Guidance is Getting Easier and Easier to Find…

For the Muslim who sincerely wants to know, guidance and answers are getting easier and easier to find. The excuses for ignorance in a time where verifiable scholarship can be accessed are few indeed, and when we prioritize seeking worldly knowledge with our resources over seeking religious knowledge, we are putting ourselves in a compromising situation at best in matters of our religion and consequently our eternal abode. It would be quite telling of our priorities if, when it came to matters of our bodily health, we wouldn’t settle for anything but qualified medical practitioners graduated from recognized, reputable institutes and functioning under scrutinizing federal bodies, but when it came to matters of our religion we lent an ear to and accepted the words of those who may have no credentials to their name at all. It would be even more telling and showing of our disconnect with and disrespect for authentic scholarship if we ourselves were prone to dispense these answers when we weren’t fully knowing of them.

The discerning Muslim should value matters of their religion over their worldly matters. Death may be the worst one may expect with the ruin of their bodily health, however ruin in matters of the faith can lead to everlasting ruin in the hereafter. It is pertinent that we maintain a God-fearing attitude when we take religious opinions or listen to counsel. God says in chapter al-Fatir in the Quran, It is only those who have knowledge among His slaves that fear God [35:28], being that true knowledge imparts God-fearing and where such fear is absent, so is knowledge. This then is our metre by which we can judge both which opinions to take and what answers to give, and god-fearing would entail that should we not know, we not speak. As Imam Abu Hanifa stated, Who speaks about knowledge and thinks God won’t ask him, ‘How did you give religious opinion in God’s religion?’ has verily been lax with his self and his religion,” and as Imam Shafi’i is quoted, “Those have spoken about [religious] knowledge that, would they have kept their silence about some of which they spoke, silence would have been better and safer for them.”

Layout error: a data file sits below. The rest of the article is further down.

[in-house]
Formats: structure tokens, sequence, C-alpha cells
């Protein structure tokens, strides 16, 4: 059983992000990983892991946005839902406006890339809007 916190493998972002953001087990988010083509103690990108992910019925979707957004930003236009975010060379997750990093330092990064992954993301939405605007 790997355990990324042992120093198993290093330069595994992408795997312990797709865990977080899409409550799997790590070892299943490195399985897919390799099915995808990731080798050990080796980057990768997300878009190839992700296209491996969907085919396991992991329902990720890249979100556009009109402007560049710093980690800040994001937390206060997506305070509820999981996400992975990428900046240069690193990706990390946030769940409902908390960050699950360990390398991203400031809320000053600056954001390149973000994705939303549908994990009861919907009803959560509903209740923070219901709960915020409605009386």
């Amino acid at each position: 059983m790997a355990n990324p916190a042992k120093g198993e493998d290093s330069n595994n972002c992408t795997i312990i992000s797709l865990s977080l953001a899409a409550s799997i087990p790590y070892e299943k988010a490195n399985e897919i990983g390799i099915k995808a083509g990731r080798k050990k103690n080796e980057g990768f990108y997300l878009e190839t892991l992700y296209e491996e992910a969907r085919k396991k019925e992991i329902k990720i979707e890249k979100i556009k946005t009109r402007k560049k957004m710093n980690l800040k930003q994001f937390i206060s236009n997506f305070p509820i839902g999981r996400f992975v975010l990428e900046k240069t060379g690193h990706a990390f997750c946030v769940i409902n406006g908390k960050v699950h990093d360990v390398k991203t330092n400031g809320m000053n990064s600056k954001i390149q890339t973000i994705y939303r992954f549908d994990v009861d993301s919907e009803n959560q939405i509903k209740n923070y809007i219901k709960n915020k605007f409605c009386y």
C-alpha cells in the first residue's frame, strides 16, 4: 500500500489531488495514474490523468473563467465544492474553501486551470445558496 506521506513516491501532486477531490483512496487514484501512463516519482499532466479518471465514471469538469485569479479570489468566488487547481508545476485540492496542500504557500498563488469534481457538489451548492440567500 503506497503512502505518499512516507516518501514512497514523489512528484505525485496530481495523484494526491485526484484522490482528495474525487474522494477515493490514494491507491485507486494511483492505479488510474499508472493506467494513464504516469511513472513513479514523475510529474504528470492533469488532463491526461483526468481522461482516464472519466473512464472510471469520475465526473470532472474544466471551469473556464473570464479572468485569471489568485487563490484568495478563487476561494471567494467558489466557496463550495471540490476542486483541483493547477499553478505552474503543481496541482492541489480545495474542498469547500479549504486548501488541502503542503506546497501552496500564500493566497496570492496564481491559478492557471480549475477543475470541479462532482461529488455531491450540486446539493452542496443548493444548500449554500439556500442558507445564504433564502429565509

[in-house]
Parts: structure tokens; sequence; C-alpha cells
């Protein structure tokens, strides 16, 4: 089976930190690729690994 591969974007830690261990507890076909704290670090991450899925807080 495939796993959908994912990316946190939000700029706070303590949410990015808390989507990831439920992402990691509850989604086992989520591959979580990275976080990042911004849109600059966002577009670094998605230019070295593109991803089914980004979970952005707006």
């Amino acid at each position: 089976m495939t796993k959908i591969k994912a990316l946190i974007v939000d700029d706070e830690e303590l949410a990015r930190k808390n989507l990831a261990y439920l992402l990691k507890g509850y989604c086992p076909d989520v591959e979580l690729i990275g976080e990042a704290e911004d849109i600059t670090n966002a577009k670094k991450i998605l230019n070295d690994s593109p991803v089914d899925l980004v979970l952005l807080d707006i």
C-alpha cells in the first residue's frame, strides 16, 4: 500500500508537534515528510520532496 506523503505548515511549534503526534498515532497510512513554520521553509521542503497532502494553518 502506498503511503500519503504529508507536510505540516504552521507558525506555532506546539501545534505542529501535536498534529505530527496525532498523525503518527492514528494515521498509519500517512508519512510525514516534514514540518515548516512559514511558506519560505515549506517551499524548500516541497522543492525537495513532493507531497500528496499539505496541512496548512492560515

Neither wanton opining nor unfounded criticism fit into Islam’s understanding of knowledge, nor does careless following. It is an understanding which lead to the famous line of poetry by Shaykh Abu Hasan al-Hussar, “Not every difference of opinion counts, only differences which are worthy of consideration.” In a Hadith the Prophet Muhammad  ﷺ states, “The believer is intelligent, discerning, and careful.”

Is it not then upon us, as followers of our Prophet, to embody these traits and exercise the utmost caution with matters of the religion? The noble Companion and second caliph in Islam, Sayyiduna Umar ibn al-Khatab is famously quoted describing himself, “I am not one who cheats, nor do I let myself be cheated.”